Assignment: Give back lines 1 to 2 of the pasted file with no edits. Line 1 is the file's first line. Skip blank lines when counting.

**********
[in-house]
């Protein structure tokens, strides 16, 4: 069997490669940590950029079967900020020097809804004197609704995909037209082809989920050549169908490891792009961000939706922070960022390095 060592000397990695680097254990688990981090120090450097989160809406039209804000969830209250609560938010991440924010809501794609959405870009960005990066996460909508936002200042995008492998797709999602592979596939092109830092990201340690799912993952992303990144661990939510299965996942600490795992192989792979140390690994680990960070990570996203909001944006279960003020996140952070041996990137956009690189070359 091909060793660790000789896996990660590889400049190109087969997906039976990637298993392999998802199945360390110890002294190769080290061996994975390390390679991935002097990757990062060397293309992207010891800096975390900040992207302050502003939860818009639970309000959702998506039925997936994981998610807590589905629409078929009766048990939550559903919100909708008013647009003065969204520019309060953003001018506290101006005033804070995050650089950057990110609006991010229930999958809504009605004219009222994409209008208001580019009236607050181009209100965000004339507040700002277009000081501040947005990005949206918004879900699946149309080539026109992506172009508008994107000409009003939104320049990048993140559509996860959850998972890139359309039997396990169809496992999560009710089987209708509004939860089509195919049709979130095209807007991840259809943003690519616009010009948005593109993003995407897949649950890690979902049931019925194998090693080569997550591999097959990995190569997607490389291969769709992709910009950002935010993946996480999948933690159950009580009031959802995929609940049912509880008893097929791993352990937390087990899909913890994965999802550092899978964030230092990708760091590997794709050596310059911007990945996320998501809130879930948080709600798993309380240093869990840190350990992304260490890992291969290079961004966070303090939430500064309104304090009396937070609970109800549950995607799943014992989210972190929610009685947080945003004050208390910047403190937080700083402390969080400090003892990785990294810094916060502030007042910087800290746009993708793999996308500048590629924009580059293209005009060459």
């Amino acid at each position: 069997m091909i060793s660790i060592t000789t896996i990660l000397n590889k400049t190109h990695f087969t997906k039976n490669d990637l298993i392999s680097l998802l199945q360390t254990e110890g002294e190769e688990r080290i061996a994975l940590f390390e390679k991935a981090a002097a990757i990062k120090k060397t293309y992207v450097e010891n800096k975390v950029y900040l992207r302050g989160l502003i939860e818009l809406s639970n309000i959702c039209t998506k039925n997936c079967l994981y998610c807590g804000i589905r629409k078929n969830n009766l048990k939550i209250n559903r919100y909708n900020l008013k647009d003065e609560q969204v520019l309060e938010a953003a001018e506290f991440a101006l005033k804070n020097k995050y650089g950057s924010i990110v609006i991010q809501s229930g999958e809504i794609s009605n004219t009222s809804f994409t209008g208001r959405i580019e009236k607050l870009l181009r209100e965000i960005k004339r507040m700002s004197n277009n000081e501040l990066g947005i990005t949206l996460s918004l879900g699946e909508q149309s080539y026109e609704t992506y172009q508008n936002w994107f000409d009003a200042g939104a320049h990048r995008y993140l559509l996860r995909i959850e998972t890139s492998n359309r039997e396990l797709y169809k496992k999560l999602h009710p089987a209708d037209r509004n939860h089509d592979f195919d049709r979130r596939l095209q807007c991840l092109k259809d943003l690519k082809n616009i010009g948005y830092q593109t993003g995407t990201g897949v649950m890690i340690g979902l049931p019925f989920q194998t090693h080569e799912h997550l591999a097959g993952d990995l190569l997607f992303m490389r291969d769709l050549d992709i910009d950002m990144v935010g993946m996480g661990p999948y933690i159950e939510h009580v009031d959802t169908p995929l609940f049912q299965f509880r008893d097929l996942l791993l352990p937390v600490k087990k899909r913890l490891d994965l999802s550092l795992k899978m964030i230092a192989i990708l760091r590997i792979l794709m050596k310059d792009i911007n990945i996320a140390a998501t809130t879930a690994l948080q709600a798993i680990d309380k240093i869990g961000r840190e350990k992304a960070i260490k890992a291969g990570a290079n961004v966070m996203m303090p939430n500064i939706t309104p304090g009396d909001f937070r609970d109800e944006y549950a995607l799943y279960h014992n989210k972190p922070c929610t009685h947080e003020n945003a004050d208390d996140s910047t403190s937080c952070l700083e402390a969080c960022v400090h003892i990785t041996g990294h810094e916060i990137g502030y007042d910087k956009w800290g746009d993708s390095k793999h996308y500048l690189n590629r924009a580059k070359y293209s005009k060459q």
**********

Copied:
[in-house]
């Protein structure tokens, strides 16, 4: 069997490669940590950029079967900020020097809804004197609704995909037209082809989920050549169908490891792009961000939706922070960022390095 060592000397990695680097254990688990981090120090450097989160809406039209804000969830209250609560938010991440924010809501794609959405870009960005990066996460909508936002200042995008492998797709999602592979596939092109830092990201340690799912993952992303990144661990939510299965996942600490795992192989792979140390690994680990960070990570996203909001944006279960003020996140952070041996990137956009690189070359 091909060793660790000789896996990660590889400049190109087969997906039976990637298993392999998802199945360390110890002294190769080290061996994975390390390679991935002097990757990062060397293309992207010891800096975390900040992207302050502003939860818009639970309000959702998506039925997936994981998610807590589905629409078929009766048990939550559903919100909708008013647009003065969204520019309060953003001018506290101006005033804070995050650089950057990110609006991010229930999958809504009605004219009222994409209008208001580019009236607050181009209100965000004339507040700002277009000081501040947005990005949206918004879900699946149309080539026109992506172009508008994107000409009003939104320049990048993140559509996860959850998972890139359309039997396990169809496992999560009710089987209708509004939860089509195919049709979130095209807007991840259809943003690519616009010009948005593109993003995407897949649950890690979902049931019925194998090693080569997550591999097959990995190569997607490389291969769709992709910009950002935010993946996480999948933690159950009580009031959802995929609940049912509880008893097929791993352990937390087990899909913890994965999802550092899978964030230092990708760091590997794709050596310059911007990945996320998501809130879930948080709600798993309380240093869990840190350990992304260490890992291969290079961004966070303090939430500064309104304090009396937070609970109800549950995607799943014992989210972190929610009685947080945003004050208390910047403190937080700083402390969080400090003892990785990294810094916060502030007042910087800290746009993708793999996308500048590629924009580059293209005009060459």